The percent precision achieved on the values of the cosmological parameters defining the expansion rate and the geometry of the universe has recently revealed some tension between measurements from local and early-Universe cosmological probes. The best strategy forward is then to explore complementary and independent techniques. The use of the time delays of time-varying sources, supernovae (SNe) and quasars (QSOs), that are multiply imaged by galaxy clusters represents an alternative and competitive cosmological probe.
I will review recent efforts aimed at measuring the value of the cosmological parameters with cluster lenses, and in particular the value of the Hubble constant (H0). I will then focus on SDSS J1029+2623, which is one of the few currently known lens galaxy clusters with (three) multiple images of a background QSO. In addition, the QSO host galaxy is lensed into a ~22”.5 long tangential arc. I will present the methodology we adopt to derive accurate and precise estimates of the value of H0 with multi-band HST photometry and VLT/MUSE spectroscopic data. The best-fit model reproduces well, over more than 77k HST pixels, the flux of the QSO and the surface brightness distribution of its host galaxy, for the first time on such a complex and large-scale system. The combination of the positions of 26 spectroscopically confirmed multiple images, one time-delay measurement between the multiple images of the QSO, and the extended surface brightness modelling of the multiply lensed QSO host galaxy allows us to precisely determine the lens Fermat potential/total mass distribution and therefore provide a new measurement of the value of H0.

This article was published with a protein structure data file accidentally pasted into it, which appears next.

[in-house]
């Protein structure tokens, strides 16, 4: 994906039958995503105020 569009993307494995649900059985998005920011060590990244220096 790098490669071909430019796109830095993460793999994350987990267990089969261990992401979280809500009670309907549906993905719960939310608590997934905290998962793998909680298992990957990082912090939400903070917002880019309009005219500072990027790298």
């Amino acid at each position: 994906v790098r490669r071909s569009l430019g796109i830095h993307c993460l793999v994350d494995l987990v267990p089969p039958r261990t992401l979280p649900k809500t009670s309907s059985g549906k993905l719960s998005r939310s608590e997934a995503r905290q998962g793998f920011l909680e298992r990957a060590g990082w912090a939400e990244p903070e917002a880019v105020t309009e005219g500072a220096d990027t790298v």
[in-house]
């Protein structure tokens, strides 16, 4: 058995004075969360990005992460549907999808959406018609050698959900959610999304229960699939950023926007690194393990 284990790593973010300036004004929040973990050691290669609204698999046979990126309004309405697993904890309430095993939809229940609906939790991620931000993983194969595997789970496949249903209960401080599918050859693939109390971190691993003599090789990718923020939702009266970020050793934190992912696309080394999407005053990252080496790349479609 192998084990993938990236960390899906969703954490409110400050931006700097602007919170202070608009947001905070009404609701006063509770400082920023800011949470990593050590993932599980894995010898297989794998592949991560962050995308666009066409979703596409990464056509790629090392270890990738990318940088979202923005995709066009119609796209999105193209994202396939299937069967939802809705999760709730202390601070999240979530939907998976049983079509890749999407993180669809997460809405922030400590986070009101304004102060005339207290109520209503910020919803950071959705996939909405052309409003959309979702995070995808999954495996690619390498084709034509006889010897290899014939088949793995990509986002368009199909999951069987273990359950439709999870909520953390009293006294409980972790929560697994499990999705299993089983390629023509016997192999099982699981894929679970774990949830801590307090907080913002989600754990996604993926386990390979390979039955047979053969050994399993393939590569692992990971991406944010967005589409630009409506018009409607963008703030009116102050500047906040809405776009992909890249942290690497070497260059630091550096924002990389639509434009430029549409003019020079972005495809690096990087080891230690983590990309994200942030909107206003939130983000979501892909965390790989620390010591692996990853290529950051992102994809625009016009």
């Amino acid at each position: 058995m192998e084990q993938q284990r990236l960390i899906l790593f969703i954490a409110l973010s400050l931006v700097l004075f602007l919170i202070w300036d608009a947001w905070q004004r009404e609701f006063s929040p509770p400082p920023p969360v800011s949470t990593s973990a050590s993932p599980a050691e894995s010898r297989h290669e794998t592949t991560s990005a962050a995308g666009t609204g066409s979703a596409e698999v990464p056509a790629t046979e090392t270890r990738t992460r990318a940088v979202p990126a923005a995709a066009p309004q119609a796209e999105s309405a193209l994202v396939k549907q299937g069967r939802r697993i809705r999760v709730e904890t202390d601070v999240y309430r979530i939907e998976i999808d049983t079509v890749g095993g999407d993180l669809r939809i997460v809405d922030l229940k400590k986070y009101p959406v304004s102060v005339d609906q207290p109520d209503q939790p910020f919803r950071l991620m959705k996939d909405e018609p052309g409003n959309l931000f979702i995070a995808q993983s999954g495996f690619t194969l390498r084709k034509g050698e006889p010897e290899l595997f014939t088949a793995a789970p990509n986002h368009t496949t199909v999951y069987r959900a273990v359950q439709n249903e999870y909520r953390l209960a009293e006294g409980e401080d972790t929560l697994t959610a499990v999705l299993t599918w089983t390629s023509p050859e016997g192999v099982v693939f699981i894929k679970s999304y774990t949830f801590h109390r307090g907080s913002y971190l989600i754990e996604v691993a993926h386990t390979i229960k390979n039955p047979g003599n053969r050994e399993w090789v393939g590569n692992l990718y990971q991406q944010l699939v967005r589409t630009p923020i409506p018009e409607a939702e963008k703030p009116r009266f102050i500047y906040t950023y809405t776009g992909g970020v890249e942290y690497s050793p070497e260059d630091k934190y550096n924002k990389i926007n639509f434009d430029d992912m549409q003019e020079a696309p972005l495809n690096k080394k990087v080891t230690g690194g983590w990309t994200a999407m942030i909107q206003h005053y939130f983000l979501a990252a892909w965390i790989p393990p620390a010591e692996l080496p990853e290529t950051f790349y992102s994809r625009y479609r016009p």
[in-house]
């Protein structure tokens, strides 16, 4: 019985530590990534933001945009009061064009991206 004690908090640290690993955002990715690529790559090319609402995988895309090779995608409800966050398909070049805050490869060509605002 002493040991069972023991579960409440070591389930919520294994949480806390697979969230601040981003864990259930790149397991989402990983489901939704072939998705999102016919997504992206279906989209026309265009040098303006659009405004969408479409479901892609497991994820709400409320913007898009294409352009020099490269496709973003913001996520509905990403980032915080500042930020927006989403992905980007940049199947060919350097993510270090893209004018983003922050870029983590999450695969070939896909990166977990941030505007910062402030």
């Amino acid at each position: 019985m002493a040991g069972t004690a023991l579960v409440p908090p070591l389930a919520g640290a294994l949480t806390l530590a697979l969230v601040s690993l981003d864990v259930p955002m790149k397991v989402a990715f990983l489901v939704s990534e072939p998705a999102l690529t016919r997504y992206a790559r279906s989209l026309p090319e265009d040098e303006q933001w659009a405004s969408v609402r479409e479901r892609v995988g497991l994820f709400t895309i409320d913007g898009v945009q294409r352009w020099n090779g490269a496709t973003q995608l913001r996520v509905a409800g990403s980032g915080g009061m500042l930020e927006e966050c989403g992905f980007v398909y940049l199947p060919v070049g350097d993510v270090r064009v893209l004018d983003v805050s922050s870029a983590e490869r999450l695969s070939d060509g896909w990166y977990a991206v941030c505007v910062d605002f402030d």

These first results will pave the way for using a statistically significant sample of similar cluster-scale strong lensing systems that will be discovered in forthcoming surveys, like Vera C. Rubin – LSST and Euclid, as a competitive cosmological probe.